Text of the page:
This presentation by John Clark will be an introduction to the history, theory and practice of cooperative community. The central focus will be on the importance of primary communities, or, as I call them in my recent book The Impossible Community, “communities of liberation and solidarity.” “Liberation” means liberation from the forces that do harm to and limit the development of the person, the community, and the Earth, and liberation for personal, communal and planetary flourishing and self-realization. “Solidarity” means the practice of mutual aid and cooperation in pursuit of our common social and ecological good. Primary communities include such forms as affinity groups, base communities, and intentional communities. The philosopher Martin Buber in his book Paths in Utopia, writes about four types of co-operatives: consumer co-operatives (like food co-ops) ; producer cooperatives (like worker co-ops) ; living cooperatives (like intentional communities and community land trusts); and what he calls “full cooperatives,” in which people produce, consume, and live together. I want to talk about the importance of all these forms of cooperation and related forms of community, and about how they are all crucial to the future, and even to the very survival, of the human and Earth communities.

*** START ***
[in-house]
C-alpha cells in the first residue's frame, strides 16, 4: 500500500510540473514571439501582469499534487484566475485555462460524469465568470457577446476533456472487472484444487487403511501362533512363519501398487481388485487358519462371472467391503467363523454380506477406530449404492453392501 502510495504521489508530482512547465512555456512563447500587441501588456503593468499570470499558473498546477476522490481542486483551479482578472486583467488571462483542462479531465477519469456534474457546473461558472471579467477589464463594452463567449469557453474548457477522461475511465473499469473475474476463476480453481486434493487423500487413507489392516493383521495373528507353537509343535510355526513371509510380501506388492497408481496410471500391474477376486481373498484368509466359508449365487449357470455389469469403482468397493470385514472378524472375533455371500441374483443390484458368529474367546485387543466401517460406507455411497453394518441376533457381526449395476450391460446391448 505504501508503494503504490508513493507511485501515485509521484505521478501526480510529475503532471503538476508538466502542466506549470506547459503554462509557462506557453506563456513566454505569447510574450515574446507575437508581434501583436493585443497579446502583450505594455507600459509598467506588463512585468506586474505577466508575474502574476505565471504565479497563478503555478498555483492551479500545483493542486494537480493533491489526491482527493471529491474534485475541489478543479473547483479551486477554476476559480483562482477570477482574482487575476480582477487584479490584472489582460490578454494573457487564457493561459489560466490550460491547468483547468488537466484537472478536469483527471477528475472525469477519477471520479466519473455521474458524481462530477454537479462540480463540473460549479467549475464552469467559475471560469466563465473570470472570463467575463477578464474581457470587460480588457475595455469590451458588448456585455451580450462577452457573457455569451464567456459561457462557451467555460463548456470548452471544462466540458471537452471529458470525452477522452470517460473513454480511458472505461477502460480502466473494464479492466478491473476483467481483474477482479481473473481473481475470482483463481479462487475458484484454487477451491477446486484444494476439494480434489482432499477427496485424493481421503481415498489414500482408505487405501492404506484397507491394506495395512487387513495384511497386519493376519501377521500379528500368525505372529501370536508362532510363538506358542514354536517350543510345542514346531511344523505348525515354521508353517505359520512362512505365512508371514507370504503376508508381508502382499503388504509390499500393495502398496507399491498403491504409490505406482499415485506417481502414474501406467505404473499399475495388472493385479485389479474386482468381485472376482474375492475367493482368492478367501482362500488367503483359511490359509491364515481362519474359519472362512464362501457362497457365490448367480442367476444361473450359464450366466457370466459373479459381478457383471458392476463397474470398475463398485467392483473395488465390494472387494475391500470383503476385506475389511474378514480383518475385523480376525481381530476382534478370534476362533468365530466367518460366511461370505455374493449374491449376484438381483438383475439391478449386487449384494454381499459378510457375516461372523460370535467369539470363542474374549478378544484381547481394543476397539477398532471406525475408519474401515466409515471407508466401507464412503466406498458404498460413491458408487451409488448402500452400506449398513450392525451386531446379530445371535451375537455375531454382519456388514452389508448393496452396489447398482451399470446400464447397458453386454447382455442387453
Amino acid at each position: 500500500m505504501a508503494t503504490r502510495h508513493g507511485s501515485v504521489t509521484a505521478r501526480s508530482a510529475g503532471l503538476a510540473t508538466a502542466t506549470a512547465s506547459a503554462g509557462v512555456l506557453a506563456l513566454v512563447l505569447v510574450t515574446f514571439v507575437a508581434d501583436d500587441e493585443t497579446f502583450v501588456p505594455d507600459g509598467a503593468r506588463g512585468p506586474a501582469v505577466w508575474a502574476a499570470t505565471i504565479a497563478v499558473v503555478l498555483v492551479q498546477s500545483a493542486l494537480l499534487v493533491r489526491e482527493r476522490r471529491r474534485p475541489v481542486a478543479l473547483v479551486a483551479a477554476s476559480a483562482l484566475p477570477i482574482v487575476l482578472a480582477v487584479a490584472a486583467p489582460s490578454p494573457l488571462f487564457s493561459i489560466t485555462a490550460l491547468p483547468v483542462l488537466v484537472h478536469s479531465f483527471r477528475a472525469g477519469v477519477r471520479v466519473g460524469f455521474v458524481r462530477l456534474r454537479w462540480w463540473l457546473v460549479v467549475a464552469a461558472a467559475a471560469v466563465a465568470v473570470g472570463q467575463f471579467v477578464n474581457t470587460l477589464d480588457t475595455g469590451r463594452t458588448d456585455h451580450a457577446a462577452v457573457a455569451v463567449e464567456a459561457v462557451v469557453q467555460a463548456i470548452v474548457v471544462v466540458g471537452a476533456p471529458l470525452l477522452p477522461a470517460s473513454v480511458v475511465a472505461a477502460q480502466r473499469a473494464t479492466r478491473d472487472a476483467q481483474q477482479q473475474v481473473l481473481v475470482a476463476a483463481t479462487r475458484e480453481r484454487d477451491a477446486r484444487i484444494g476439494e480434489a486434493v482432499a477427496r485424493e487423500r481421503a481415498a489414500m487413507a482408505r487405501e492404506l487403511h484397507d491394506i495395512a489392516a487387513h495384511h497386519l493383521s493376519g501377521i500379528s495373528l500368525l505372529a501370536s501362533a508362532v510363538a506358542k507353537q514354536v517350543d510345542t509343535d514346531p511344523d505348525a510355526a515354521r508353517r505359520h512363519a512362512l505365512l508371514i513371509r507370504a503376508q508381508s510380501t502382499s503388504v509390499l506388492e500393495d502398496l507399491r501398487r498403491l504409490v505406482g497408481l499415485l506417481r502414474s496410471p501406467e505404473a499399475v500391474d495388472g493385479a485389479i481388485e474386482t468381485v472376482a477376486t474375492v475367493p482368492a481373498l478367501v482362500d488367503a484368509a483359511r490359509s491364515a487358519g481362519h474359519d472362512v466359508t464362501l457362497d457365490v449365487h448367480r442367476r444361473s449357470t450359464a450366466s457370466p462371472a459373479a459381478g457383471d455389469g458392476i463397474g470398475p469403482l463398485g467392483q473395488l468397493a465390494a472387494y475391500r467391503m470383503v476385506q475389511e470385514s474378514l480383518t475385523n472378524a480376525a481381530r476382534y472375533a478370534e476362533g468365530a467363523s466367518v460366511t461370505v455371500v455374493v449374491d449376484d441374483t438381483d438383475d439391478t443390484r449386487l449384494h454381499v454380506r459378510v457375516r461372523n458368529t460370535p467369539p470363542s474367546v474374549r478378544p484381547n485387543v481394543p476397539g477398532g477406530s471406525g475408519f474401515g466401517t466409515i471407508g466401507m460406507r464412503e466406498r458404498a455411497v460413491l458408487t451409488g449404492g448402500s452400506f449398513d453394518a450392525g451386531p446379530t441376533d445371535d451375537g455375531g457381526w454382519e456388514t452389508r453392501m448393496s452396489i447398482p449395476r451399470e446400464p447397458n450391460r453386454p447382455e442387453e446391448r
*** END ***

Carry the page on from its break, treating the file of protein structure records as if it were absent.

John Clark is a philosopher, writer, teacher and community activist in New Orleans, where his family has been for twelve generations. He has been active in the cooperative, communitarian, and ecology movements, and has worked with child care co-ops, alternative schools, worker co-ops, food co-ops, community education projects, community gardens, alternative publishing, and support for indigenous and traditional communities. Since the early 90’s he has worked on an ecological restoration and community-building project on 83 acres of land on Bayou LaTerre near the Mississippi Gulf Coast. He is a Curtin Distinguished Professor, Professor of Philosophy, and a member of the Environment Program at Loyola University, where he is soon to be Professor Emeritus.
This event is sponsored by the Curtin Distinguished Professorship and Gumbo Housing: The Next Step, (A Growing Playce for Collaborative Community) a coalition of people exploring intentional community in the urban environment of New Orleans, and is free and open to the general public. For more information, please call Jean[masked]-9265. -